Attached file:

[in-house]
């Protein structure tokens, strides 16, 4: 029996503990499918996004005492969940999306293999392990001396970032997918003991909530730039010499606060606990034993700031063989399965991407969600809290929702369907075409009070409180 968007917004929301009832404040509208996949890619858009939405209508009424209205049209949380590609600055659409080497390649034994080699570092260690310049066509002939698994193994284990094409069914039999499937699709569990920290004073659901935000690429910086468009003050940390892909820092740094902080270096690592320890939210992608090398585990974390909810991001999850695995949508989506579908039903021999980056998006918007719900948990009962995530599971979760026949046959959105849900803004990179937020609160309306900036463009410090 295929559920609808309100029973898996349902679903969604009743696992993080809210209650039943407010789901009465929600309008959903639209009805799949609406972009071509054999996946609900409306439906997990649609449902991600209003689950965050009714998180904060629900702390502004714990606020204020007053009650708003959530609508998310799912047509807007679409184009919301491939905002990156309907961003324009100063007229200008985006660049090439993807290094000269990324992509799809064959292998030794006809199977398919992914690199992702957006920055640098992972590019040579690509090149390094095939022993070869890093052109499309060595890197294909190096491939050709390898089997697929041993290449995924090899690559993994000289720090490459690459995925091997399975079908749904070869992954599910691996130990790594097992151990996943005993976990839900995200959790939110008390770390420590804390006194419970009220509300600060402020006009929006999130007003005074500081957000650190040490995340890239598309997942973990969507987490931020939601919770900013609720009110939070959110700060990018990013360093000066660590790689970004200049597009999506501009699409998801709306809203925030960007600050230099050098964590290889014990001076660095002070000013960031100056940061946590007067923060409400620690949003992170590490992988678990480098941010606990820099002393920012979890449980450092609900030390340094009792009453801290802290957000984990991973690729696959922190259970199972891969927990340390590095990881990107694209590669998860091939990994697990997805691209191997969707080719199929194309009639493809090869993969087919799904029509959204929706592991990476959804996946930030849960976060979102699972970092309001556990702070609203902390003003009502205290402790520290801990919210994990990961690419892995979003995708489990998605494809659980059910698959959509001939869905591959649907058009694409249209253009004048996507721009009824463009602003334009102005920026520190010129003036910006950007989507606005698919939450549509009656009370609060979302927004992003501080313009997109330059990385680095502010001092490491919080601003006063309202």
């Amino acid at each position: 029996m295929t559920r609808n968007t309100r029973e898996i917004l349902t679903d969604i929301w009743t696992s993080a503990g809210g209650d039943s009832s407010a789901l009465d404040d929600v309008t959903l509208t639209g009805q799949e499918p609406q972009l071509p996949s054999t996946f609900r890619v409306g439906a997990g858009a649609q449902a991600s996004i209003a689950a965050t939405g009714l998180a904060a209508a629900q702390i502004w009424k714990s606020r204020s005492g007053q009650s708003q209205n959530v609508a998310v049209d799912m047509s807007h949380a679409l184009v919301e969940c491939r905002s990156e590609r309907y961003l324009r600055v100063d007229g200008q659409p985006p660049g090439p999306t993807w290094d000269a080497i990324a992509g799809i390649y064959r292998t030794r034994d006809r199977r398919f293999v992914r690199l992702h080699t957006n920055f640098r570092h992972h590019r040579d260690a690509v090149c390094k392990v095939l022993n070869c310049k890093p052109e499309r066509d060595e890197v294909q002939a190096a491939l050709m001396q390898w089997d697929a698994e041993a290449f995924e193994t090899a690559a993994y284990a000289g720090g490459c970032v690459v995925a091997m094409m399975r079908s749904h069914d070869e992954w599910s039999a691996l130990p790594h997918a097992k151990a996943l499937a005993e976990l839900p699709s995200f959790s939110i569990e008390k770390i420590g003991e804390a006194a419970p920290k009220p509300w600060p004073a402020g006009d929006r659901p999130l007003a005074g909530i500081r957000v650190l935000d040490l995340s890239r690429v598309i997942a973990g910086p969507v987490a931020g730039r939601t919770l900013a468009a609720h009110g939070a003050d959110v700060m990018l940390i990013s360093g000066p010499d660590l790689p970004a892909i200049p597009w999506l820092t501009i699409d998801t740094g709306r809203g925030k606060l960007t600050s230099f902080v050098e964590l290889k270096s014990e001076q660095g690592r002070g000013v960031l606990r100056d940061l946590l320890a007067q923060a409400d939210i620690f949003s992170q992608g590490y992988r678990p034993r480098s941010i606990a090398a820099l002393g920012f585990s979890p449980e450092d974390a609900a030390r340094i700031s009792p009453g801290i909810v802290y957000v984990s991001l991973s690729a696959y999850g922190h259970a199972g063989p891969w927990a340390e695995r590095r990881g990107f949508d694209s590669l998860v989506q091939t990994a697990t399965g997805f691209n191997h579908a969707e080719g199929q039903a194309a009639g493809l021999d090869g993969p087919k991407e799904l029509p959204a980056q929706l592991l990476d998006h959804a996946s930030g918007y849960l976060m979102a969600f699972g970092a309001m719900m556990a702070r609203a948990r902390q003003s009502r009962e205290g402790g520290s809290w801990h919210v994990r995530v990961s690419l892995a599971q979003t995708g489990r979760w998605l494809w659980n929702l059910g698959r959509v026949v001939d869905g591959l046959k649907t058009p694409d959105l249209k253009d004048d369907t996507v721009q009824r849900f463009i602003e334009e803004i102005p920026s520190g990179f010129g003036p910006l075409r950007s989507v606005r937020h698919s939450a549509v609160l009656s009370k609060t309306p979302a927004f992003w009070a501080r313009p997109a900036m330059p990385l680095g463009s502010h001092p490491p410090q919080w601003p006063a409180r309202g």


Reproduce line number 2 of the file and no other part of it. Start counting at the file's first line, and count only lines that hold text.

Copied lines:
């Protein structure tokens, strides 16, 4: 029996503990499918996004005492969940999306293999392990001396970032997918003991909530730039010499606060606990034993700031063989399965991407969600809290929702369907075409009070409180 968007917004929301009832404040509208996949890619858009939405209508009424209205049209949380590609600055659409080497390649034994080699570092260690310049066509002939698994193994284990094409069914039999499937699709569990920290004073659901935000690429910086468009003050940390892909820092740094902080270096690592320890939210992608090398585990974390909810991001999850695995949508989506579908039903021999980056998006918007719900948990009962995530599971979760026949046959959105849900803004990179937020609160309306900036463009410090 295929559920609808309100029973898996349902679903969604009743696992993080809210209650039943407010789901009465929600309008959903639209009805799949609406972009071509054999996946609900409306439906997990649609449902991600209003689950965050009714998180904060629900702390502004714990606020204020007053009650708003959530609508998310799912047509807007679409184009919301491939905002990156309907961003324009100063007229200008985006660049090439993807290094000269990324992509799809064959292998030794006809199977398919992914690199992702957006920055640098992972590019040579690509090149390094095939022993070869890093052109499309060595890197294909190096491939050709390898089997697929041993290449995924090899690559993994000289720090490459690459995925091997399975079908749904070869992954599910691996130990790594097992151990996943005993976990839900995200959790939110008390770390420590804390006194419970009220509300600060402020006009929006999130007003005074500081957000650190040490995340890239598309997942973990969507987490931020939601919770900013609720009110939070959110700060990018990013360093000066660590790689970004200049597009999506501009699409998801709306809203925030960007600050230099050098964590290889014990001076660095002070000013960031100056940061946590007067923060409400620690949003992170590490992988678990480098941010606990820099002393920012979890449980450092609900030390340094009792009453801290802290957000984990991973690729696959922190259970199972891969927990340390590095990881990107694209590669998860091939990994697990997805691209191997969707080719199929194309009639493809090869993969087919799904029509959204929706592991990476959804996946930030849960976060979102699972970092309001556990702070609203902390003003009502205290402790520290801990919210994990990961690419892995979003995708489990998605494809659980059910698959959509001939869905591959649907058009694409249209253009004048996507721009009824463009602003334009102005920026520190010129003036910006950007989507606005698919939450549509009656009370609060979302927004992003501080313009997109330059990385680095502010001092490491919080601003006063309202």